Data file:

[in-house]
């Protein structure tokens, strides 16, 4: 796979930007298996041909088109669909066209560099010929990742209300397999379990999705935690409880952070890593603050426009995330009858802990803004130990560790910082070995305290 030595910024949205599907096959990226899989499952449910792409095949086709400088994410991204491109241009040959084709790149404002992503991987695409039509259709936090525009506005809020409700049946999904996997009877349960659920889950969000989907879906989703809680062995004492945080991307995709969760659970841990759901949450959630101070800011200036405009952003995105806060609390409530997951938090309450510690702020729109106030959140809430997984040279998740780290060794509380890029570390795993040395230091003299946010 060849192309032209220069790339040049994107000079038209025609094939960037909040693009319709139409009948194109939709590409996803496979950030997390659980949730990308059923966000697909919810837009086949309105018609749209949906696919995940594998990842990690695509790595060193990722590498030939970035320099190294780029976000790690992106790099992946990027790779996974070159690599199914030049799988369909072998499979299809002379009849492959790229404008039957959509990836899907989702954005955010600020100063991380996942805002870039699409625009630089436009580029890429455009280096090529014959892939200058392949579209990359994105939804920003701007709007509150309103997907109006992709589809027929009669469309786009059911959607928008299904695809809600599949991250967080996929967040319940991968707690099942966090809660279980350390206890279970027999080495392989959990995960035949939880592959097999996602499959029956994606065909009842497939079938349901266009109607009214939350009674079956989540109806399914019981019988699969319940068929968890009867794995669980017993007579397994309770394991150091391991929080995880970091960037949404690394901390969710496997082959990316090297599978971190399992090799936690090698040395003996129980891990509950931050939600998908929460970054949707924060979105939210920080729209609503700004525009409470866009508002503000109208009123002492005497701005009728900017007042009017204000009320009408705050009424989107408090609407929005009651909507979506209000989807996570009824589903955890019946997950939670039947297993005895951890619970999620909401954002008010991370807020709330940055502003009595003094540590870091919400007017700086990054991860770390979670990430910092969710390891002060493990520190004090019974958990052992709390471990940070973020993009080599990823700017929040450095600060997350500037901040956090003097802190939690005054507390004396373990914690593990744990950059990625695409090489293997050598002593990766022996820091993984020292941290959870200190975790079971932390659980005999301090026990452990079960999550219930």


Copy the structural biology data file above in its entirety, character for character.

[in-house]
């Protein structure tokens, strides 16, 4: 796979930007298996041909088109669909066209560099010929990742209300397999379990999705935690409880952070890593603050426009995330009858802990803004130990560790910082070995305290 030595910024949205599907096959990226899989499952449910792409095949086709400088994410991204491109241009040959084709790149404002992503991987695409039509259709936090525009506005809020409700049946999904996997009877349960659920889950969000989907879906989703809680062995004492945080991307995709969760659970841990759901949450959630101070800011200036405009952003995105806060609390409530997951938090309450510690702020729109106030959140809430997984040279998740780290060794509380890029570390795993040395230091003299946010 060849192309032209220069790339040049994107000079038209025609094939960037909040693009319709139409009948194109939709590409996803496979950030997390659980949730990308059923966000697909919810837009086949309105018609749209949906696919995940594998990842990690695509790595060193990722590498030939970035320099190294780029976000790690992106790099992946990027790779996974070159690599199914030049799988369909072998499979299809002379009849492959790229404008039957959509990836899907989702954005955010600020100063991380996942805002870039699409625009630089436009580029890429455009280096090529014959892939200058392949579209990359994105939804920003701007709007509150309103997907109006992709589809027929009669469309786009059911959607928008299904695809809600599949991250967080996929967040319940991968707690099942966090809660279980350390206890279970027999080495392989959990995960035949939880592959097999996602499959029956994606065909009842497939079938349901266009109607009214939350009674079956989540109806399914019981019988699969319940068929968890009867794995669980017993007579397994309770394991150091391991929080995880970091960037949404690394901390969710496997082959990316090297599978971190399992090799936690090698040395003996129980891990509950931050939600998908929460970054949707924060979105939210920080729209609503700004525009409470866009508002503000109208009123002492005497701005009728900017007042009017204000009320009408705050009424989107408090609407929005009651909507979506209000989807996570009824589903955890019946997950939670039947297993005895951890619970999620909401954002008010991370807020709330940055502003009595003094540590870091919400007017700086990054991860770390979670990430910092969710390891002060493990520190004090019974958990052992709390471990940070973020993009080599990823700017929040450095600060997350500037901040956090003097802190939690005054507390004396373990914690593990744990950059990625695409090489293997050598002593990766022996820091993984020292941290959870200190975790079971932390659980005999301090026990452990079960999550219930």